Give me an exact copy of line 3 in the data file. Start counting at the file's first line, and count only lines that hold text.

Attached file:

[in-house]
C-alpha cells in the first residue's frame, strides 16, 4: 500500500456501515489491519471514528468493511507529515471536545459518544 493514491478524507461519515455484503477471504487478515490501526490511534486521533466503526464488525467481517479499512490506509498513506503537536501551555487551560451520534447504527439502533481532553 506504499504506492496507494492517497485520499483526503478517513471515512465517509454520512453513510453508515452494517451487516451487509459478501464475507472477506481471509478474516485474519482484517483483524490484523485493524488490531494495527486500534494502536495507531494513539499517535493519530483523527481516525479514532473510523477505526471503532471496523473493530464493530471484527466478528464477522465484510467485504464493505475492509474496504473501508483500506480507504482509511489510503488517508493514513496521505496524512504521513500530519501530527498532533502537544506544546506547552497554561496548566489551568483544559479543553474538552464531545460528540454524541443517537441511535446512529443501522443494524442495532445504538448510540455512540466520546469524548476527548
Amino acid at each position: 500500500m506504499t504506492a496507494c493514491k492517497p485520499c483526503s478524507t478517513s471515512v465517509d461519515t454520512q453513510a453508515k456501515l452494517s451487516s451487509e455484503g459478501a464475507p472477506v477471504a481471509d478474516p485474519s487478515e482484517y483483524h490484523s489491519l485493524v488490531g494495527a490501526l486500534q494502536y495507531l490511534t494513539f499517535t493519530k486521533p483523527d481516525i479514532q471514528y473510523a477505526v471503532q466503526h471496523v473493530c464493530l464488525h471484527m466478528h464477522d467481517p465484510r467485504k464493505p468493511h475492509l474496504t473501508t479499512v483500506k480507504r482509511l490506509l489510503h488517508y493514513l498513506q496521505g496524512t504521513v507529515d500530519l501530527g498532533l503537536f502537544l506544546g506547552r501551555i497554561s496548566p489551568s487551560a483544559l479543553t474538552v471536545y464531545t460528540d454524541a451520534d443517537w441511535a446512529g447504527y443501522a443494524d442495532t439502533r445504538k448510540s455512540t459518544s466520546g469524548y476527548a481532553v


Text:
Amino acid at each position: 500500500m506504499t504506492a496507494c493514491k492517497p485520499c483526503s478524507t478517513s471515512v465517509d461519515t454520512q453513510a453508515k456501515l452494517s451487516s451487509e455484503g459478501a464475507p472477506v477471504a481471509d478474516p485474519s487478515e482484517y483483524h490484523s489491519l485493524v488490531g494495527a490501526l486500534q494502536y495507531l490511534t494513539f499517535t493519530k486521533p483523527d481516525i479514532q471514528y473510523a477505526v471503532q466503526h471496523v473493530c464493530l464488525h471484527m466478528h464477522d467481517p465484510r467485504k464493505p468493511h475492509l474496504t473501508t479499512v483500506k480507504r482509511l490506509l489510503h488517508y493514513l498513506q496521505g496524512t504521513v507529515d500530519l501530527g498532533l503537536f502537544l506544546g506547552r501551555i497554561s496548566p489551568s487551560a483544559l479543553t474538552v471536545y464531545t460528540d454524541a451520534d443517537w441511535a446512529g447504527y443501522a443494524d442495532t439502533r445504538k448510540s455512540t459518544s466520546g469524548y476527548a481532553v